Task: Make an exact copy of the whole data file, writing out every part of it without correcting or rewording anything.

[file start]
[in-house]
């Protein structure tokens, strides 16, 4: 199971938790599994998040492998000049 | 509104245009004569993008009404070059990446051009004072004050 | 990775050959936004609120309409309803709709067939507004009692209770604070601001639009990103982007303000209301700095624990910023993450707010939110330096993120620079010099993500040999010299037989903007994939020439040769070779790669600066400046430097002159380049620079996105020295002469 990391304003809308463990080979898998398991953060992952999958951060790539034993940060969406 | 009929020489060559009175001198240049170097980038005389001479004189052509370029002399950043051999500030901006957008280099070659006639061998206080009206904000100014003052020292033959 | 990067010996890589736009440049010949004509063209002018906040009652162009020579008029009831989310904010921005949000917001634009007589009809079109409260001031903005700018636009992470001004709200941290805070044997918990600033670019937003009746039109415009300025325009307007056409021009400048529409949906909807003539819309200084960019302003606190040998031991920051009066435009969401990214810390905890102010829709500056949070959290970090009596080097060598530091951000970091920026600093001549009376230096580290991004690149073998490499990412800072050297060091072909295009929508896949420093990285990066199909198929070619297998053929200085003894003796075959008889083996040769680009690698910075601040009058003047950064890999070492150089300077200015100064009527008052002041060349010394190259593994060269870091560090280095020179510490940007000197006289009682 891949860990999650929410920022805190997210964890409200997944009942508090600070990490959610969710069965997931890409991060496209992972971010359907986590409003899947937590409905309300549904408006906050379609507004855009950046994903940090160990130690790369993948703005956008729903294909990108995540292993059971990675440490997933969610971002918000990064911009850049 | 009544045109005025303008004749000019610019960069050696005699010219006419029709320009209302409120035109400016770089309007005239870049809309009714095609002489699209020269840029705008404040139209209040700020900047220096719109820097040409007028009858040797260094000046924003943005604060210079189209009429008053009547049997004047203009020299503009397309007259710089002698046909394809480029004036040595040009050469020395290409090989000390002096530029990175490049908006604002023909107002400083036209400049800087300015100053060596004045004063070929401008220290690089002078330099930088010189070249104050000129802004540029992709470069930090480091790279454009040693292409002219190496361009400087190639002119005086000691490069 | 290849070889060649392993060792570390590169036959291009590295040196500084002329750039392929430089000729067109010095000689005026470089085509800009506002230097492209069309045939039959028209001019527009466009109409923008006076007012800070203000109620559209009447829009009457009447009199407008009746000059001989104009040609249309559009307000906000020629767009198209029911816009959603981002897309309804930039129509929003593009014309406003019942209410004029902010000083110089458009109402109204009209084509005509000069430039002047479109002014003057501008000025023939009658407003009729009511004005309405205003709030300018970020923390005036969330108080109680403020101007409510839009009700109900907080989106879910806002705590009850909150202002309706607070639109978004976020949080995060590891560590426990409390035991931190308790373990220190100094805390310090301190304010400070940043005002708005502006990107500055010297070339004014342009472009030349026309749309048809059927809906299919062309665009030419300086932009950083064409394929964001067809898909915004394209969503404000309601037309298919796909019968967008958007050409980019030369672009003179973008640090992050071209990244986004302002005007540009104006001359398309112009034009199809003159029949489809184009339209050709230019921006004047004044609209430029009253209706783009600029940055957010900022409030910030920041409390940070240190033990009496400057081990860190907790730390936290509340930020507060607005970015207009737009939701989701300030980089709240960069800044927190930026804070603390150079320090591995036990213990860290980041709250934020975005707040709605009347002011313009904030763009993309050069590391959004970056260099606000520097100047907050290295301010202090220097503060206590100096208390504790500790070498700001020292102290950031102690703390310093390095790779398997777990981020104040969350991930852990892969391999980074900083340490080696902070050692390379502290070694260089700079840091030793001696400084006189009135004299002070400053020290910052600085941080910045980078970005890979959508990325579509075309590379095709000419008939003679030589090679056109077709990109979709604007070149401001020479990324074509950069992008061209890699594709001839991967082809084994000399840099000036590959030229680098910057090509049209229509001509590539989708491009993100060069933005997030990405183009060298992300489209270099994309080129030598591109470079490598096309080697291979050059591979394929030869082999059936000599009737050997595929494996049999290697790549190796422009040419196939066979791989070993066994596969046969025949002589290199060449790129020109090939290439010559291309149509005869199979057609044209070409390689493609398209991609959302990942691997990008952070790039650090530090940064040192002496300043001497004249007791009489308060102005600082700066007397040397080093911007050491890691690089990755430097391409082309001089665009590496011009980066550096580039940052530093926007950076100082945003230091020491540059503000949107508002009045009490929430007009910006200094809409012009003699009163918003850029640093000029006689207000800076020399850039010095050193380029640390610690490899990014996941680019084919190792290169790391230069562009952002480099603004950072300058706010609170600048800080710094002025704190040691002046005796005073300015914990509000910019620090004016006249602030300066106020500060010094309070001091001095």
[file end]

[in-house]
């Protein structure tokens, strides 16, 4: 199971938790599994998040492998000049 | 509104245009004569993008009404070059990446051009004072004050 | 990775050959936004609120309409309803709709067939507004009692209770604070601001639009990103982007303000209301700095624990910023993450707010939110330096993120620079010099993500040999010299037989903007994939020439040769070779790669600066400046430097002159380049620079996105020295002469 990391304003809308463990080979898998398991953060992952999958951060790539034993940060969406 | 009929020489060559009175001198240049170097980038005389001479004189052509370029002399950043051999500030901006957008280099070659006639061998206080009206904000100014003052020292033959 | 990067010996890589736009440049010949004509063209002018906040009652162009020579008029009831989310904010921005949000917001634009007589009809079109409260001031903005700018636009992470001004709200941290805070044997918990600033670019937003009746039109415009300025325009307007056409021009400048529409949906909807003539819309200084960019302003606190040998031991920051009066435009969401990214810390905890102010829709500056949070959290970090009596080097060598530091951000970091920026600093001549009376230096580290991004690149073998490499990412800072050297060091072909295009929508896949420093990285990066199909198929070619297998053929200085003894003796075959008889083996040769680009690698910075601040009058003047950064890999070492150089300077200015100064009527008052002041060349010394190259593994060269870091560090280095020179510490940007000197006289009682 891949860990999650929410920022805190997210964890409200997944009942508090600070990490959610969710069965997931890409991060496209992972971010359907986590409003899947937590409905309300549904408006906050379609507004855009950046994903940090160990130690790369993948703005956008729903294909990108995540292993059971990675440490997933969610971002918000990064911009850049 | 009544045109005025303008004749000019610019960069050696005699010219006419029709320009209302409120035109400016770089309007005239870049809309009714095609002489699209020269840029705008404040139209209040700020900047220096719109820097040409007028009858040797260094000046924003943005604060210079189209009429008053009547049997004047203009020299503009397309007259710089002698046909394809480029004036040595040009050469020395290409090989000390002096530029990175490049908006604002023909107002400083036209400049800087300015100053060596004045004063070929401008220290690089002078330099930088010189070249104050000129802004540029992709470069930090480091790279454009040693292409002219190496361009400087190639002119005086000691490069 | 290849070889060649392993060792570390590169036959291009590295040196500084002329750039392929430089000729067109010095000689005026470089085509800009506002230097492209069309045939039959028209001019527009466009109409923008006076007012800070203000109620559209009447829009009457009447009199407008009746000059001989104009040609249309559009307000906000020629767009198209029911816009959603981002897309309804930039129509929003593009014309406003019942209410004029902010000083110089458009109402109204009209084509005509000069430039002047479109002014003057501008000025023939009658407003009729009511004005309405205003709030300018970020923390005036969330108080109680403020101007409510839009009700109900907080989106879910806002705590009850909150202002309706607070639109978004976020949080995060590891560590426990409390035991931190308790373990220190100094805390310090301190304010400070940043005002708005502006990107500055010297070339004014342009472009030349026309749309048809059927809906299919062309665009030419300086932009950083064409394929964001067809898909915004394209969503404000309601037309298919796909019968967008958007050409980019030369672009003179973008640090992050071209990244986004302002005007540009104006001359398309112009034009199809003159029949489809184009339209050709230019921006004047004044609209430029009253209706783009600029940055957010900022409030910030920041409390940070240190033990009496400057081990860190907790730390936290509340930020507060607005970015207009737009939701989701300030980089709240960069800044927190930026804070603390150079320090591995036990213990860290980041709250934020975005707040709605009347002011313009904030763009993309050069590391959004970056260099606000520097100047907050290295301010202090220097503060206590100096208390504790500790070498700001020292102290950031102690703390310093390095790779398997777990981020104040969350991930852990892969391999980074900083340490080696902070050692390379502290070694260089700079840091030793001696400084006189009135004299002070400053020290910052600085941080910045980078970005890979959508990325579509075309590379095709000419008939003679030589090679056109077709990109979709604007070149401001020479990324074509950069992008061209890699594709001839991967082809084994000399840099000036590959030229680098910057090509049209229509001509590539989708491009993100060069933005997030990405183009060298992300489209270099994309080129030598591109470079490598096309080697291979050059591979394929030869082999059936000599009737050997595929494996049999290697790549190796422009040419196939066979791989070993066994596969046969025949002589290199060449790129020109090939290439010559291309149509005869199979057609044209070409390689493609398209991609959302990942691997990008952070790039650090530090940064040192002496300043001497004249007791009489308060102005600082700066007397040397080093911007050491890691690089990755430097391409082309001089665009590496011009980066550096580039940052530093926007950076100082945003230091020491540059503000949107508002009045009490929430007009910006200094809409012009003699009163918003850029640093000029006689207000800076020399850039010095050193380029640390610690490899990014996941680019084919190792290169790391230069562009952002480099603004950072300058706010609170600048800080710094002025704190040691002046005796005073300015914990509000910019620090004016006249602030300066106020500060010094309070001091001095």